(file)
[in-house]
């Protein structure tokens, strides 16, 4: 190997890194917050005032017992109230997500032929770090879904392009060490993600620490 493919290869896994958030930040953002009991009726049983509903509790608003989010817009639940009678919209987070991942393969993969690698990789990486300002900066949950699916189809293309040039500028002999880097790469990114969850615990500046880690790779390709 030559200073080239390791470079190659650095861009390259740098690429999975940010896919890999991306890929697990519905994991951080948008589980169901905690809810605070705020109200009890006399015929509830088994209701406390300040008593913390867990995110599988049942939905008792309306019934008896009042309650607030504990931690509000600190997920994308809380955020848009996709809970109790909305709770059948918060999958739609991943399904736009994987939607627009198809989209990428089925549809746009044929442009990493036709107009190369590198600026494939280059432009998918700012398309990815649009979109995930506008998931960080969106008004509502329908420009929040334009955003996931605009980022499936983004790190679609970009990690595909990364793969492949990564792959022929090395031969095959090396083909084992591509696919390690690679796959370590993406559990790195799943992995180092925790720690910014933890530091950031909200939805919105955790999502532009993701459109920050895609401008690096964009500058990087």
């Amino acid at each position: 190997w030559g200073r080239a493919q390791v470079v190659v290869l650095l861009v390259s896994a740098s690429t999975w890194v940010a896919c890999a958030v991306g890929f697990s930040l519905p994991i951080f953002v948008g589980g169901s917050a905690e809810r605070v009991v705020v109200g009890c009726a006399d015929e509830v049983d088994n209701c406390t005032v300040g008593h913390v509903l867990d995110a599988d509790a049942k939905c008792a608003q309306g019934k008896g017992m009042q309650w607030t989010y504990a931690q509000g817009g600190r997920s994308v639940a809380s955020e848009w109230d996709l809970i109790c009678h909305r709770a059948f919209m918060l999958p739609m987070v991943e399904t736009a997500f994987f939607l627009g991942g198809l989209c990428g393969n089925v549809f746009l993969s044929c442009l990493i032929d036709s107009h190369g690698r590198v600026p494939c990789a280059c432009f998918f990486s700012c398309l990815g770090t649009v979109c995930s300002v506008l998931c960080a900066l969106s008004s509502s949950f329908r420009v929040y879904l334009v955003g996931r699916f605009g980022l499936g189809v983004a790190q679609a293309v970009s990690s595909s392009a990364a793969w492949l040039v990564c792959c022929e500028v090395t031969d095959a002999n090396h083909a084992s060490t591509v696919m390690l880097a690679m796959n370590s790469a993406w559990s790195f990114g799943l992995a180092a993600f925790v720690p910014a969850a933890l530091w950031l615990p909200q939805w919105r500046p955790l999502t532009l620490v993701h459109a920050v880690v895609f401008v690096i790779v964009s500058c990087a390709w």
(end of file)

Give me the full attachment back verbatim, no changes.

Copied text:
[in-house]
């Protein structure tokens, strides 16, 4: 190997890194917050005032017992109230997500032929770090879904392009060490993600620490 493919290869896994958030930040953002009991009726049983509903509790608003989010817009639940009678919209987070991942393969993969690698990789990486300002900066949950699916189809293309040039500028002999880097790469990114969850615990500046880690790779390709 030559200073080239390791470079190659650095861009390259740098690429999975940010896919890999991306890929697990519905994991951080948008589980169901905690809810605070705020109200009890006399015929509830088994209701406390300040008593913390867990995110599988049942939905008792309306019934008896009042309650607030504990931690509000600190997920994308809380955020848009996709809970109790909305709770059948918060999958739609991943399904736009994987939607627009198809989209990428089925549809746009044929442009990493036709107009190369590198600026494939280059432009998918700012398309990815649009979109995930506008998931960080969106008004509502329908420009929040334009955003996931605009980022499936983004790190679609970009990690595909990364793969492949990564792959022929090395031969095959090396083909084992591509696919390690690679796959370590993406559990790195799943992995180092925790720690910014933890530091950031909200939805919105955790999502532009993701459109920050895609401008690096964009500058990087």
């Amino acid at each position: 190997w030559g200073r080239a493919q390791v470079v190659v290869l650095l861009v390259s896994a740098s690429t999975w890194v940010a896919c890999a958030v991306g890929f697990s930040l519905p994991i951080f953002v948008g589980g169901s917050a905690e809810r605070v009991v705020v109200g009890c009726a006399d015929e509830v049983d088994n209701c406390t005032v300040g008593h913390v509903l867990d995110a599988d509790a049942k939905c008792a608003q309306g019934k008896g017992m009042q309650w607030t989010y504990a931690q509000g817009g600190r997920s994308v639940a809380s955020e848009w109230d996709l809970i109790c009678h909305r709770a059948f919209m918060l999958p739609m987070v991943e399904t736009a997500f994987f939607l627009g991942g198809l989209c990428g393969n089925v549809f746009l993969s044929c442009l990493i032929d036709s107009h190369g690698r590198v600026p494939c990789a280059c432009f998918f990486s700012c398309l990815g770090t649009v979109c995930s300002v506008l998931c960080a900066l969106s008004s509502s949950f329908r420009v929040y879904l334009v955003g996931r699916f605009g980022l499936g189809v983004a790190q679609a293309v970009s990690s595909s392009a990364a793969w492949l040039v990564c792959c022929e500028v090395t031969d095959a002999n090396h083909a084992s060490t591509v696919m390690l880097a690679m796959n370590s790469a993406w559990s790195f990114g799943l992995a180092a993600f925790v720690p910014a969850a933890l530091w950031l615990p909200q939805w919105r500046p955790l999502t532009l620490v993701h459109a920050v880690v895609f401008v690096i790779v964009s500058c990087a390709w």